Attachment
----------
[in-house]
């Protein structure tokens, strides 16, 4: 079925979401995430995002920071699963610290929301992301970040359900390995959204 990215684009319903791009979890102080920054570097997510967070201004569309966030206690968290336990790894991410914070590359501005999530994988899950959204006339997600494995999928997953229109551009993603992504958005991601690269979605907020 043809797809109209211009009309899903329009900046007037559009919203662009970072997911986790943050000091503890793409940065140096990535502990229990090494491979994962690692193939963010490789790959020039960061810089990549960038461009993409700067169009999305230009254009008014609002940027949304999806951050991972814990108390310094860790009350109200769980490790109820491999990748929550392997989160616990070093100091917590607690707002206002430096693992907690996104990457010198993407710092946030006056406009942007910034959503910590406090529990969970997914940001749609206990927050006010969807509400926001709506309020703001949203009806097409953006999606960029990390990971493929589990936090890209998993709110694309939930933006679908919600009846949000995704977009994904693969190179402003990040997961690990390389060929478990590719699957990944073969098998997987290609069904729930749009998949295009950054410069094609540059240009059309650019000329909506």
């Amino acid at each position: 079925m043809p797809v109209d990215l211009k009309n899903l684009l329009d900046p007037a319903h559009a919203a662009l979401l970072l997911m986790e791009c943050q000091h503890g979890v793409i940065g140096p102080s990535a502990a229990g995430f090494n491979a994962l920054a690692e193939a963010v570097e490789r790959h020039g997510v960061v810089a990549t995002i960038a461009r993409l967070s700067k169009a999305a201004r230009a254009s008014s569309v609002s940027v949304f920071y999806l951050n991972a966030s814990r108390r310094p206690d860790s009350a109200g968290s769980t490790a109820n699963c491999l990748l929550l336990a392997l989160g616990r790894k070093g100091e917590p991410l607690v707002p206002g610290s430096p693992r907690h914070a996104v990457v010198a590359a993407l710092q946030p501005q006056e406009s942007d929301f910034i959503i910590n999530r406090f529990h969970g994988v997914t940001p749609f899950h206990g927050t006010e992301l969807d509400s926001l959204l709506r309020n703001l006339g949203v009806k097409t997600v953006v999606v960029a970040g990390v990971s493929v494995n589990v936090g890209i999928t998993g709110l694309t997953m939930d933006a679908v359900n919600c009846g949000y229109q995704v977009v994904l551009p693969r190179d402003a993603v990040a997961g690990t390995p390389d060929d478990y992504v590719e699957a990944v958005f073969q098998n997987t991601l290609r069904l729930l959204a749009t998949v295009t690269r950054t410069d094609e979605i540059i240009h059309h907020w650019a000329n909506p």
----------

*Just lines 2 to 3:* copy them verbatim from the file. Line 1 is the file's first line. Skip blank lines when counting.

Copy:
């Protein structure tokens, strides 16, 4: 079925979401995430995002920071699963610290929301992301970040359900390995959204 990215684009319903791009979890102080920054570097997510967070201004569309966030206690968290336990790894991410914070590359501005999530994988899950959204006339997600494995999928997953229109551009993603992504958005991601690269979605907020 043809797809109209211009009309899903329009900046007037559009919203662009970072997911986790943050000091503890793409940065140096990535502990229990090494491979994962690692193939963010490789790959020039960061810089990549960038461009993409700067169009999305230009254009008014609002940027949304999806951050991972814990108390310094860790009350109200769980490790109820491999990748929550392997989160616990070093100091917590607690707002206002430096693992907690996104990457010198993407710092946030006056406009942007910034959503910590406090529990969970997914940001749609206990927050006010969807509400926001709506309020703001949203009806097409953006999606960029990390990971493929589990936090890209998993709110694309939930933006679908919600009846949000995704977009994904693969190179402003990040997961690990390389060929478990590719699957990944073969098998997987290609069904729930749009998949295009950054410069094609540059240009059309650019000329909506």
């Amino acid at each position: 079925m043809p797809v109209d990215l211009k009309n899903l684009l329009d900046p007037a319903h559009a919203a662009l979401l970072l997911m986790e791009c943050q000091h503890g979890v793409i940065g140096p102080s990535a502990a229990g995430f090494n491979a994962l920054a690692e193939a963010v570097e490789r790959h020039g997510v960061v810089a990549t995002i960038a461009r993409l967070s700067k169009a999305a201004r230009a254009s008014s569309v609002s940027v949304f920071y999806l951050n991972a966030s814990r108390r310094p206690d860790s009350a109200g968290s769980t490790a109820n699963c491999l990748l929550l336990a392997l989160g616990r790894k070093g100091e917590p991410l607690v707002p206002g610290s430096p693992r907690h914070a996104v990457v010198a590359a993407l710092q946030p501005q006056e406009s942007d929301f910034i959503i910590n999530r406090f529990h969970g994988v997914t940001p749609f899950h206990g927050t006010e992301l969807d509400s926001l959204l709506r309020n703001l006339g949203v009806k097409t997600v953006v999606v960029a970040g990390v990971s493929v494995n589990v936090g890209i999928t998993g709110l694309t997953m939930d933006a679908v359900n919600c009846g949000y229109q995704v977009v994904l551009p693969r190179d402003a993603v990040a997961g690990t390995p390389d060929d478990y992504v590719e699957a990944v958005f073969q098998n997987t991601l290609r069904l729930l959204a749009t998949v295009t690269r950054t410069d094609e979605i540059i240009h059309h907020w650019a000329n909506p």